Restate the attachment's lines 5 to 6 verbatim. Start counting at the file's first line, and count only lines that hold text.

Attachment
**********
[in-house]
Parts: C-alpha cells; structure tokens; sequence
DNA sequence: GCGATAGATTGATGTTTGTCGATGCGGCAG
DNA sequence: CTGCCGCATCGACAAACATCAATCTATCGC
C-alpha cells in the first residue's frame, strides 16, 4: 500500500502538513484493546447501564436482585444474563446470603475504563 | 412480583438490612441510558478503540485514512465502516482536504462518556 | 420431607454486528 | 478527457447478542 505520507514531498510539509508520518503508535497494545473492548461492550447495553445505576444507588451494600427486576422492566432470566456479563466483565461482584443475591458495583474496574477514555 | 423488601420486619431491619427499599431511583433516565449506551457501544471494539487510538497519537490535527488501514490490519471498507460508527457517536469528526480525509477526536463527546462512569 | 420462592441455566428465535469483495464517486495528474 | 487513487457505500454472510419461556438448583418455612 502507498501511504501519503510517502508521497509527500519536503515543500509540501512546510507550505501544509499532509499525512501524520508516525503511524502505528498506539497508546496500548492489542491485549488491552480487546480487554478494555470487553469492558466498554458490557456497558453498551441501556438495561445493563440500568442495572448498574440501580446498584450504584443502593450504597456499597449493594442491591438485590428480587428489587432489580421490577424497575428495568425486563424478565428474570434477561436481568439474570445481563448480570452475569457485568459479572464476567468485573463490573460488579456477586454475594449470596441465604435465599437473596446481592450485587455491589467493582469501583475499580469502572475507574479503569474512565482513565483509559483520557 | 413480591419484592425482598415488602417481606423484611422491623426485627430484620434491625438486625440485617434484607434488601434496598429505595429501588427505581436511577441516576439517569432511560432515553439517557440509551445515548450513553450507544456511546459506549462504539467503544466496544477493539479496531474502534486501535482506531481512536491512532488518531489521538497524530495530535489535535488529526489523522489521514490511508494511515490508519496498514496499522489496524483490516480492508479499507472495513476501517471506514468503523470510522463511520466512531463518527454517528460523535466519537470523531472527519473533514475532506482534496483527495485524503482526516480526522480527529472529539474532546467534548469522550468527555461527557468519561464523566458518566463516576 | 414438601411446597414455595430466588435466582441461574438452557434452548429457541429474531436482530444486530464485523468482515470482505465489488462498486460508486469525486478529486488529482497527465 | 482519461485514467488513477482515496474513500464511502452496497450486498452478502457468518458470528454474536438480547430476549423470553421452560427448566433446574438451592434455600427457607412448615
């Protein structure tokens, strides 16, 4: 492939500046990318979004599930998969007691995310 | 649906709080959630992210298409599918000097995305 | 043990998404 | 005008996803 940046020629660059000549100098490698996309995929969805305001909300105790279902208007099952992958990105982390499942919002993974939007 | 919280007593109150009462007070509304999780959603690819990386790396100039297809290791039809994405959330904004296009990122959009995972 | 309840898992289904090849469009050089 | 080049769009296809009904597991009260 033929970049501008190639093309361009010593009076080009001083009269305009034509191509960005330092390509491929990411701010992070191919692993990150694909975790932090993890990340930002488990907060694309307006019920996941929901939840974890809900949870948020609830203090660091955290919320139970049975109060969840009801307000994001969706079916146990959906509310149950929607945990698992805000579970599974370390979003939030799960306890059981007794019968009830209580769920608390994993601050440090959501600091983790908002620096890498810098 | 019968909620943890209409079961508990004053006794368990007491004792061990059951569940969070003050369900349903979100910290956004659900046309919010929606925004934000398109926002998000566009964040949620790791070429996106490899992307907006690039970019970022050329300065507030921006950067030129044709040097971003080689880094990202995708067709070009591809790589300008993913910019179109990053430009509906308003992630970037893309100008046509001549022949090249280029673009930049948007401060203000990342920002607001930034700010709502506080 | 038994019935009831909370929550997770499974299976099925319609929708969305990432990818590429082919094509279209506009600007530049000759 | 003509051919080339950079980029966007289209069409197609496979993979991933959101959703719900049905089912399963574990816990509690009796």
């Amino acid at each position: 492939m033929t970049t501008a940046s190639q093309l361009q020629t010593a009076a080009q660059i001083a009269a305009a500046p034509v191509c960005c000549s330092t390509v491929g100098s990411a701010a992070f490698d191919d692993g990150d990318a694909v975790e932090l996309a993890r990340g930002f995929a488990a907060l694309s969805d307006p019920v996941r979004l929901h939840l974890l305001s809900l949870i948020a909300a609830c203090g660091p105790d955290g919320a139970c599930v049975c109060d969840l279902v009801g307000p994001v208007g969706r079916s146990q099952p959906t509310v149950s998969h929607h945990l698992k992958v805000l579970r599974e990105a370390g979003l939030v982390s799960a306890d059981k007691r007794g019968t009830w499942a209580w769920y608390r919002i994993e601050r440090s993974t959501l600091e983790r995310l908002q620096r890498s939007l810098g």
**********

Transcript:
C-alpha cells in the first residue's frame, strides 16, 4: 500500500502538513484493546447501564436482585444474563446470603475504563 | 412480583438490612441510558478503540485514512465502516482536504462518556 | 420431607454486528 | 478527457447478542 505520507514531498510539509508520518503508535497494545473492548461492550447495553445505576444507588451494600427486576422492566432470566456479563466483565461482584443475591458495583474496574477514555 | 423488601420486619431491619427499599431511583433516565449506551457501544471494539487510538497519537490535527488501514490490519471498507460508527457517536469528526480525509477526536463527546462512569 | 420462592441455566428465535469483495464517486495528474 | 487513487457505500454472510419461556438448583418455612 502507498501511504501519503510517502508521497509527500519536503515543500509540501512546510507550505501544509499532509499525512501524520508516525503511524502505528498506539497508546496500548492489542491485549488491552480487546480487554478494555470487553469492558466498554458490557456497558453498551441501556438495561445493563440500568442495572448498574440501580446498584450504584443502593450504597456499597449493594442491591438485590428480587428489587432489580421490577424497575428495568425486563424478565428474570434477561436481568439474570445481563448480570452475569457485568459479572464476567468485573463490573460488579456477586454475594449470596441465604435465599437473596446481592450485587455491589467493582469501583475499580469502572475507574479503569474512565482513565483509559483520557 | 413480591419484592425482598415488602417481606423484611422491623426485627430484620434491625438486625440485617434484607434488601434496598429505595429501588427505581436511577441516576439517569432511560432515553439517557440509551445515548450513553450507544456511546459506549462504539467503544466496544477493539479496531474502534486501535482506531481512536491512532488518531489521538497524530495530535489535535488529526489523522489521514490511508494511515490508519496498514496499522489496524483490516480492508479499507472495513476501517471506514468503523470510522463511520466512531463518527454517528460523535466519537470523531472527519473533514475532506482534496483527495485524503482526516480526522480527529472529539474532546467534548469522550468527555461527557468519561464523566458518566463516576 | 414438601411446597414455595430466588435466582441461574438452557434452548429457541429474531436482530444486530464485523468482515470482505465489488462498486460508486469525486478529486488529482497527465 | 482519461485514467488513477482515496474513500464511502452496497450486498452478502457468518458470528454474536438480547430476549423470553421452560427448566433446574438451592434455600427457607412448615
């Protein structure tokens, strides 16, 4: 492939500046990318979004599930998969007691995310 | 649906709080959630992210298409599918000097995305 | 043990998404 | 005008996803 940046020629660059000549100098490698996309995929969805305001909300105790279902208007099952992958990105982390499942919002993974939007 | 919280007593109150009462007070509304999780959603690819990386790396100039297809290791039809994405959330904004296009990122959009995972 | 309840898992289904090849469009050089 | 080049769009296809009904597991009260 033929970049501008190639093309361009010593009076080009001083009269305009034509191509960005330092390509491929990411701010992070191919692993990150694909975790932090993890990340930002488990907060694309307006019920996941929901939840974890809900949870948020609830203090660091955290919320139970049975109060969840009801307000994001969706079916146990959906509310149950929607945990698992805000579970599974370390979003939030799960306890059981007794019968009830209580769920608390994993601050440090959501600091983790908002620096890498810098 | 019968909620943890209409079961508990004053006794368990007491004792061990059951569940969070003050369900349903979100910290956004659900046309919010929606925004934000398109926002998000566009964040949620790791070429996106490899992307907006690039970019970022050329300065507030921006950067030129044709040097971003080689880094990202995708067709070009591809790589300008993913910019179109990053430009509906308003992630970037893309100008046509001549022949090249280029673009930049948007401060203000990342920002607001930034700010709502506080 | 038994019935009831909370929550997770499974299976099925319609929708969305990432990818590429082919094509279209506009600007530049000759 | 003509051919080339950079980029966007289209069409197609496979993979991933959101959703719900049905089912399963574990816990509690009796």